Lorie Corcuera:                

Yeah. This is probably why I get up every morning, is because if we’re going to say that we want people to feel valued and cared for or loved and validated, acknowledged, because that, at the end of the day, every human being, that’s what they want. They want to love and be loved. Then, how is it that we can create this environment within a company, an organization? It doesn’t matter if it’s profit or nonprofit, just a collective or a community, without asking each individual what matters to them? How could they feel that we see them if we don’t ask them about who they are and what’s important to them?

So, I find it fascinating, and at the same time, it’s okay. I get it now. When we go into organizations and we ask them how many of them have taken a time to ask their team members their personal values, the reason being is just, it’s just not top of mind. We grow up in this world. We have a lot of influencers and parents and information, even more information now. So, we think, “Oh, well, we’ve got information that can help us and guide us.” We don’t think, again, that all the answers lie within us because we’re, again, stuck in our analytical or our left brain or in our analytical mindset, right?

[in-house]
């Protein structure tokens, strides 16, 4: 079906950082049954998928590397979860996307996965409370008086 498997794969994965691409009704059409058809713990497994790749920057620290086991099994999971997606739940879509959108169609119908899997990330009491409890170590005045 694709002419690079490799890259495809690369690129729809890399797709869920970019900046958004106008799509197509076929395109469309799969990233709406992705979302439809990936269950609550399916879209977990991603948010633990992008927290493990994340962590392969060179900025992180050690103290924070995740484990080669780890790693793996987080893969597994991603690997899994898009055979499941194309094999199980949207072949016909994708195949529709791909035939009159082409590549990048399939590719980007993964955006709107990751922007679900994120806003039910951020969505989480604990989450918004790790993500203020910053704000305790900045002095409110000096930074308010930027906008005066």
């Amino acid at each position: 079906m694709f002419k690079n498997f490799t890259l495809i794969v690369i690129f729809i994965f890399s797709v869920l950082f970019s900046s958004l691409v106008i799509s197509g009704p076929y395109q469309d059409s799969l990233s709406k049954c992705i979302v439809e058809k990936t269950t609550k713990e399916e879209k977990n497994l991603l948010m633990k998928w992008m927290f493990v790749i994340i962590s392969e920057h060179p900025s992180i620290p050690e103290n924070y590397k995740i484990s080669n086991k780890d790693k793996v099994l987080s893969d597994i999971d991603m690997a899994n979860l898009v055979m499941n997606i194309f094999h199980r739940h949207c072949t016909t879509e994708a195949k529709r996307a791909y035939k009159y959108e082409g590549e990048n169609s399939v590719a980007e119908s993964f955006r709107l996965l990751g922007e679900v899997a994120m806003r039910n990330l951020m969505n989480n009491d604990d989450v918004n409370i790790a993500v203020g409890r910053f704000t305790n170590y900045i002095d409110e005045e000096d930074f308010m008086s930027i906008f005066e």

So, that is where the majority of the world is. It’s only now that we’re starting to realize that, wait a minute, we need to connect with ourselves because in order for us to feel fulfilled, it can’t just be in our thinking brain. It has to be in our gut, in our intuition, in our heart.

So, I think there’s just this natural progression now, that the world is started to wake up and realize what it really means to be human, to have human-centered cultures and people first, or that leading self mentality. If any company is willing or open to this idea, just start with having a conversation with your team members and asking them what they value in their life. It doesn’t have to be this full-on values exercise that we would do. It’s just connecting meaningfully right now, one-on-one, with people, and just asking them what matters to them. You will see how meaningful that connection will change, after asking them that question.

Tim Reitsma:                     

Yeah, I love that. What matters to the individual, and also what matters to the team. I think those are important questions to ask. Now a lot of people then say, “Okay, well how does this translate into revenue?” We get that with clients all the time, and I think it’s easy. Do you think people who just feel like they are a number in an organization, or feeling undervalued or not trusted, are they performing their best? Do they feel like that they’re taking ownership in an organization?